America Under the Articles of Confederation

Topics: United States Constitution, Articles of Confederation, Northwest Ordinance Pages: 5 (1191 words) Published: December 9, 2012
Denis Denissenko

I. Ratification Celebrations
II. America under the Articles of Confederation
A. The Articles of Confederation
1. The first written constitution of the United States
a. One-house Congress
b. No president
c. No judiciary
2. The only powers granted to the national government were those for declaring war, conducting foreign affairs, and making treaties.
3. Congress established national control over land to the west of the thirteen states and devised rules for its settlement.
B. Congress and the West
1. In the immediate aftermath of independence, Congress took the position that by aiding the British, Indians had forfeited the right to their lands. 2. Congress was unsure how to regulate the settlement of western land. C. Settlers and the West

1. Peace brought rapid settlement into frontier areas.
2. Leaders feared unregulated flow of settlement cross the Appalachian Mountains could provoke constant warfare with the Indians.
D. The Land Ordinance
1. The Ordinance of 1784 established stages of self-government for the West. 2. The Ordinance of 1785 regulated land sales in the region north of the Ohio River.
3. Like the British before them, American officials found it difficult to regulate the thirst for new land.
4. The Northwest Ordinance of 1787 established policy that admitted the area’s population as equal members of the political system.
E. The Confederation’s Weaknesses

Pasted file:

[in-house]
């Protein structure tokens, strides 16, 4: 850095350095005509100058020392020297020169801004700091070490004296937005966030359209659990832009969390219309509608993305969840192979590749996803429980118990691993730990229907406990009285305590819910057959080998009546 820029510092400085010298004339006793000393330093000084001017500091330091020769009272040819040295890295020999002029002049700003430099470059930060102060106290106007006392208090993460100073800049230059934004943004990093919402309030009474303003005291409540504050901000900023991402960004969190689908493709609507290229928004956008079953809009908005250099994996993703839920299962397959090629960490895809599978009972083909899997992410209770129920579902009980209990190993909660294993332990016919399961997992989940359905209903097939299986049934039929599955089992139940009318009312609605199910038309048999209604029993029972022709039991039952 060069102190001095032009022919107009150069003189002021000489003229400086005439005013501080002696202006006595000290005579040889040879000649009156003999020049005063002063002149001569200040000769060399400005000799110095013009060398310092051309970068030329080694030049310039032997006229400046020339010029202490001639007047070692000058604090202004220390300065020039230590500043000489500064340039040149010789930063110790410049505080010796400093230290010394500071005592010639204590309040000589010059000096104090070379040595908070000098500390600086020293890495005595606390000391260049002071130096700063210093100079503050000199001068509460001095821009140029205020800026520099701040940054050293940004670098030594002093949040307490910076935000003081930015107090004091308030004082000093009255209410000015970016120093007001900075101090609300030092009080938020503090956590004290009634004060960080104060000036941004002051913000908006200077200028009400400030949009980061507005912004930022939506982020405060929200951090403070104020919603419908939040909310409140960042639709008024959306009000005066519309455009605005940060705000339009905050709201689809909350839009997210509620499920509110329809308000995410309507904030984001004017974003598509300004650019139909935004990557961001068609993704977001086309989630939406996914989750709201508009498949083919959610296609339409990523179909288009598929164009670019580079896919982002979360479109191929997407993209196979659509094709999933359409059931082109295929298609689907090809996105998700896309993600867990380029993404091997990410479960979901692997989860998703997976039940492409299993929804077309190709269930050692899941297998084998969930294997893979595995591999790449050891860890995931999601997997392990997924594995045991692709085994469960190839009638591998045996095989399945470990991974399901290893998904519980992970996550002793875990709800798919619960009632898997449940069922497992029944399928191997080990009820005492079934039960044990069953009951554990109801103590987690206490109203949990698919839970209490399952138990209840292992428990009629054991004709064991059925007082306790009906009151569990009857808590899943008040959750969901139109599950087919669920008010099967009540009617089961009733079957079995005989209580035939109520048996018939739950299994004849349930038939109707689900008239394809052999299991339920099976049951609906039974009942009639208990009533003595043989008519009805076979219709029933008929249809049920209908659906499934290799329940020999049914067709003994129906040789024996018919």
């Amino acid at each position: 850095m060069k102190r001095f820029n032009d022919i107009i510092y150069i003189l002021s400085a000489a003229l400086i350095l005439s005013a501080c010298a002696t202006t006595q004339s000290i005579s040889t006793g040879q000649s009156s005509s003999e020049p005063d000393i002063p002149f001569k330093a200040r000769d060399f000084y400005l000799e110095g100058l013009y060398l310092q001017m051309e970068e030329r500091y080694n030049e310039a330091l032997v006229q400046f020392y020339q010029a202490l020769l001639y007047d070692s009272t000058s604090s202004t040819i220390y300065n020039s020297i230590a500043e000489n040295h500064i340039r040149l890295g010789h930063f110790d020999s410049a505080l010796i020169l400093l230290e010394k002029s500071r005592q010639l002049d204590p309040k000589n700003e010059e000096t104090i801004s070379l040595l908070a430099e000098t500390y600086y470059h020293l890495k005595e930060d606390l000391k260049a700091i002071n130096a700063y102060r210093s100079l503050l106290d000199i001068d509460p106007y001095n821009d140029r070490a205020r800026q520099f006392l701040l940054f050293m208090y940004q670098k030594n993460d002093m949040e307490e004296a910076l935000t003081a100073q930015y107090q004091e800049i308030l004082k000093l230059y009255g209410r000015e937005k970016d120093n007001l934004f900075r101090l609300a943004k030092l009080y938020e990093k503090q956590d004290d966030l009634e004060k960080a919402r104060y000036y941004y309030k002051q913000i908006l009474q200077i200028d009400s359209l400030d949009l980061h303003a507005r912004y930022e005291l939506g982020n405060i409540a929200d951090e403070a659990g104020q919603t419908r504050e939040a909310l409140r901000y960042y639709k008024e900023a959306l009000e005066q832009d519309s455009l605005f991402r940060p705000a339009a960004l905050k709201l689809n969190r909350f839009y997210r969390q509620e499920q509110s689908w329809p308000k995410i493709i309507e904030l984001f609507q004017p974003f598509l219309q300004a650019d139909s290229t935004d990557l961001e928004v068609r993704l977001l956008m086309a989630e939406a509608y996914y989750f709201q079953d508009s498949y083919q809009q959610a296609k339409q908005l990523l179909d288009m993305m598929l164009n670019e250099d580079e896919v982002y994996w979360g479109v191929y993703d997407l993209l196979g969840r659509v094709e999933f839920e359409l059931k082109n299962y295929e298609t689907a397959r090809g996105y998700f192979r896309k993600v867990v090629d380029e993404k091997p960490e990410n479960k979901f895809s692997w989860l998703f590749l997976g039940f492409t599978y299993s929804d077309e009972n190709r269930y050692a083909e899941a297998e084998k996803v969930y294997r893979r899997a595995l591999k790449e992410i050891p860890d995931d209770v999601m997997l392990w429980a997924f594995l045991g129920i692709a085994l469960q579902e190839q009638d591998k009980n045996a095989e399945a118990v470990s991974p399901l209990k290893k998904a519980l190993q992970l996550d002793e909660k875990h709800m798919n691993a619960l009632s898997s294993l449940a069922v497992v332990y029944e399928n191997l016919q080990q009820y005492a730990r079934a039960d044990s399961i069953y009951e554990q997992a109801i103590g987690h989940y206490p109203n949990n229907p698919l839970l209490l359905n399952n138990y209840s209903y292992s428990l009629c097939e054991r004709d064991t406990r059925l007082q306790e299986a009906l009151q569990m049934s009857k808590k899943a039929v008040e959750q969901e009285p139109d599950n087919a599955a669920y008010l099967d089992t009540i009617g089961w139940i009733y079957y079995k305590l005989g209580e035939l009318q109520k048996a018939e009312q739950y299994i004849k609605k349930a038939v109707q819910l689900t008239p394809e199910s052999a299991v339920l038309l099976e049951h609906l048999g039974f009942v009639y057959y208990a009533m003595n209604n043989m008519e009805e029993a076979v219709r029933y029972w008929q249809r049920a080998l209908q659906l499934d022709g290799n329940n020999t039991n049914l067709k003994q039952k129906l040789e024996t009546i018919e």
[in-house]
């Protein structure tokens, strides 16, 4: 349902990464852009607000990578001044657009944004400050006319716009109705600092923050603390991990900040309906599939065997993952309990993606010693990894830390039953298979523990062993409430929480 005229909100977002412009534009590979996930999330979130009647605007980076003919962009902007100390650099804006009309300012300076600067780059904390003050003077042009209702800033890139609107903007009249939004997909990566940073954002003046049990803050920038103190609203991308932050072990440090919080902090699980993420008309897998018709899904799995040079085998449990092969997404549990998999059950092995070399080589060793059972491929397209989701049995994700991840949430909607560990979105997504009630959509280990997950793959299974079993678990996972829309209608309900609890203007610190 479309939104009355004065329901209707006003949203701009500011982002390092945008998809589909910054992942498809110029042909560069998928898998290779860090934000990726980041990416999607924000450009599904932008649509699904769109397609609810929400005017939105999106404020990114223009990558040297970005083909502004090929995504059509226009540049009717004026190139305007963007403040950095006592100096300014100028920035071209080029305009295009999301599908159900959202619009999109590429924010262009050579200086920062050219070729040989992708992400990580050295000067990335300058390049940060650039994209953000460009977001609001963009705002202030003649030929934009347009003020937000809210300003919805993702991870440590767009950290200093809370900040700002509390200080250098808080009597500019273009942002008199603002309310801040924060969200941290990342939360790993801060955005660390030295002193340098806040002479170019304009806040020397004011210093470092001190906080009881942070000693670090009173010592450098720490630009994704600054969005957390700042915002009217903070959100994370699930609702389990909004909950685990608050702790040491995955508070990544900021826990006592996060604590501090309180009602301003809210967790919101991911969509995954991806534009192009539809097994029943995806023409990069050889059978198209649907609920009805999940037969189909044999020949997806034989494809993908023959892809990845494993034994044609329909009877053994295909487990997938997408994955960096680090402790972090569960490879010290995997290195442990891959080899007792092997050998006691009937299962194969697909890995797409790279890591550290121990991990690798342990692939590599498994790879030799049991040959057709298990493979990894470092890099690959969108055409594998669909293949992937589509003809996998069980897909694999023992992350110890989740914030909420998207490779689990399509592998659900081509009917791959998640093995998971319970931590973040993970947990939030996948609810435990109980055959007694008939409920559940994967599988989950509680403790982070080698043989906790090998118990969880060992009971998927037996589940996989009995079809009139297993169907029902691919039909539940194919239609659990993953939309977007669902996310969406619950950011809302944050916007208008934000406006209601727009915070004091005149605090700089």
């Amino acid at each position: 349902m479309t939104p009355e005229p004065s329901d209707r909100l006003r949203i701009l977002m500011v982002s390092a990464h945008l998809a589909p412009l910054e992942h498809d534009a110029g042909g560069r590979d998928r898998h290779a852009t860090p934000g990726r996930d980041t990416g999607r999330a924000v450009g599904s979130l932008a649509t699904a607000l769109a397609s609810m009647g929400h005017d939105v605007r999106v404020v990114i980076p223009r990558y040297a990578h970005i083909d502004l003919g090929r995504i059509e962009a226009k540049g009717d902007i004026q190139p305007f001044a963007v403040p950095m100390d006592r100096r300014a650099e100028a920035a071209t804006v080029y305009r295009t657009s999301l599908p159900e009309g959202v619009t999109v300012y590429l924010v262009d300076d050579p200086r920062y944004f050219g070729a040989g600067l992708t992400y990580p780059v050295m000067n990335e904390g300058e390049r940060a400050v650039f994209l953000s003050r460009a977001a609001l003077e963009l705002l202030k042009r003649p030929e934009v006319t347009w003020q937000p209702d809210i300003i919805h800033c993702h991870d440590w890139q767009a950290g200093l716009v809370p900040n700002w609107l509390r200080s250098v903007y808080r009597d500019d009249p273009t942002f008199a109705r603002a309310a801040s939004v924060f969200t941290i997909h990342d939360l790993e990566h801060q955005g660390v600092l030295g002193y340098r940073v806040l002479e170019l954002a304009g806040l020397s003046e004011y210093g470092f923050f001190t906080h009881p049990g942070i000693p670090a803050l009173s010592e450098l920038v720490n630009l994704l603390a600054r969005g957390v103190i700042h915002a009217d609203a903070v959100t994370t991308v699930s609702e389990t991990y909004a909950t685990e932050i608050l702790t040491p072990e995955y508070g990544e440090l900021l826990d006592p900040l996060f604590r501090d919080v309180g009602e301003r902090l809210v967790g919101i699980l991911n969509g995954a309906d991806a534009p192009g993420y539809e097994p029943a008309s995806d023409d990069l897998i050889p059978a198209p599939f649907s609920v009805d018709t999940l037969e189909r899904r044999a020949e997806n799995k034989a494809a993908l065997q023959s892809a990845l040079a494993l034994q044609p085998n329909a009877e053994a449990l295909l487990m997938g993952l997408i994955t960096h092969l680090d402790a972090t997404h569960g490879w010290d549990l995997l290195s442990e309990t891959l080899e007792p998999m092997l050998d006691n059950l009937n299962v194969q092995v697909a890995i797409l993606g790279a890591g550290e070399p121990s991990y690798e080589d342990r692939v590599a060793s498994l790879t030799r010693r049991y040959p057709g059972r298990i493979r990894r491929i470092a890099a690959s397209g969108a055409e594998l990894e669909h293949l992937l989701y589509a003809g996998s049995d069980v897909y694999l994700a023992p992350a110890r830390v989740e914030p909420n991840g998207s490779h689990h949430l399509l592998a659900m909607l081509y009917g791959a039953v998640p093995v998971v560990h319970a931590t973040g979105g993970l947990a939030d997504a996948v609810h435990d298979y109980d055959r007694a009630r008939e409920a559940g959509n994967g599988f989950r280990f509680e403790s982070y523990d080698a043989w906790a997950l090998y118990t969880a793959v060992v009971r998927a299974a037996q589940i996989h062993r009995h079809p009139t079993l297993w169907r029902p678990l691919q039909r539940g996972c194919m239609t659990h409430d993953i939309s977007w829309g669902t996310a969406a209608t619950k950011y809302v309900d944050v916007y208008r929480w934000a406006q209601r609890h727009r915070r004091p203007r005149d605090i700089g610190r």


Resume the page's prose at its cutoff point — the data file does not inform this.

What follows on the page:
1. The war created an economic crisis that the government, under the Articles of Confederation, could not adequately address.
2. With Congress unable to act, the states adopted their own economic policies. F. Shays’s Rebellion
1. Facing seizure of their land, debt-ridden farmers closed the courts. a. Invoked liberty trees and liberty poles.
2. Shays’s Rebellion demonstrated the need for a more central government to ensure private liberty.
G. Nationalists of the 1780s
1. Nation builders like James Madison and Alexander Hamilton called for increased national authority.
2. The concerns voiced by critics of the Articles found a sympathetic hearing among men who had developed a national consciousness during the Revolution. 3. It was decided that a new constitution was needed to avoid either anarchy or monarchy.

III. A New Constitution
A. The Structure of Government
1. The most prominent men took part in the Constitutional Convention. a. Wealthy
b. Well educatedFoner, Give Me Liberty! Chapter 7: Founding a Nation, 1783-1789 2 2. The Constitution was to create a legislature, an executive, and a national judiciary.
3. The key to stable, effective republican government was finding a way to balance the competing claims of liberty and power.
4. A final compromise was agreed on based on the Virginia and New Jersey plans.
B. The Limits of Democracy
1. The Constitution did not set federal voting qualifications. delegates. 2. The words “slave” and “slavery” did not appear in the Constitution but it did provide for slavery.
3. The South Carolinian delegates
4. The new government was based on a limited democracy, ensuring only prominent men holding office.
5. Neither the president nor federal judges were elected by popular vote. a. The system was confusing.
C. The Division and Separation of Powers
1. The Constitution embodies federalism and a system of checks and balances. a. Federalism refers to the relationship between the national government and the states.
b. The separation of powers, or the system of checks and balances, refers to the way the Constitution seeks to prevent any branch of the national government from dominating the other two.
D. The Debate over Slavery
1. Slavery divided the proved very influential in preserving slavery within the Constitution.
E. Slavery in the Constitution
1. Congress prohibited the slave trade in 1808.
2. The fugitive slave clause accorded slave laws extraterritoriality. 3. The federal government could not interfere with slavery in the states. a. Slave states had more...
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